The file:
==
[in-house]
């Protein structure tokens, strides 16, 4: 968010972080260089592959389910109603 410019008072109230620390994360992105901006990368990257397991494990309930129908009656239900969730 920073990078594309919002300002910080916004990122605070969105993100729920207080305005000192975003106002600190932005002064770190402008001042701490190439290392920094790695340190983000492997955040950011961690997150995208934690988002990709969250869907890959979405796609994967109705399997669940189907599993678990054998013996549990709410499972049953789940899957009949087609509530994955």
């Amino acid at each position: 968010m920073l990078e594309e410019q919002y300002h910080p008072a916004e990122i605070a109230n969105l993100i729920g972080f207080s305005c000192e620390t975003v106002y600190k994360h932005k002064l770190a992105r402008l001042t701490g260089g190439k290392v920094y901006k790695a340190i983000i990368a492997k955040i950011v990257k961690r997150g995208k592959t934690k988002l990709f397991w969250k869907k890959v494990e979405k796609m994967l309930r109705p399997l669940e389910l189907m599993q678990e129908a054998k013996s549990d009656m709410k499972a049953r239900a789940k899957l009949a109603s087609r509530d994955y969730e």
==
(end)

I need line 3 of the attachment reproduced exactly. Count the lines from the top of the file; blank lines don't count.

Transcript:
């Amino acid at each position: 968010m920073l990078e594309e410019q919002y300002h910080p008072a916004e990122i605070a109230n969105l993100i729920g972080f207080s305005c000192e620390t975003v106002y600190k994360h932005k002064l770190a992105r402008l001042t701490g260089g190439k290392v920094y901006k790695a340190i983000i990368a492997k955040i950011v990257k961690r997150g995208k592959t934690k988002l990709f397991w969250k869907k890959v494990e979405k796609m994967l309930r109705p399997l669940e389910l189907m599993q678990e129908a054998k013996s549990d009656m709410k499972a049953r239900a789940k899957l009949a109603s087609r509530d994955y969730e």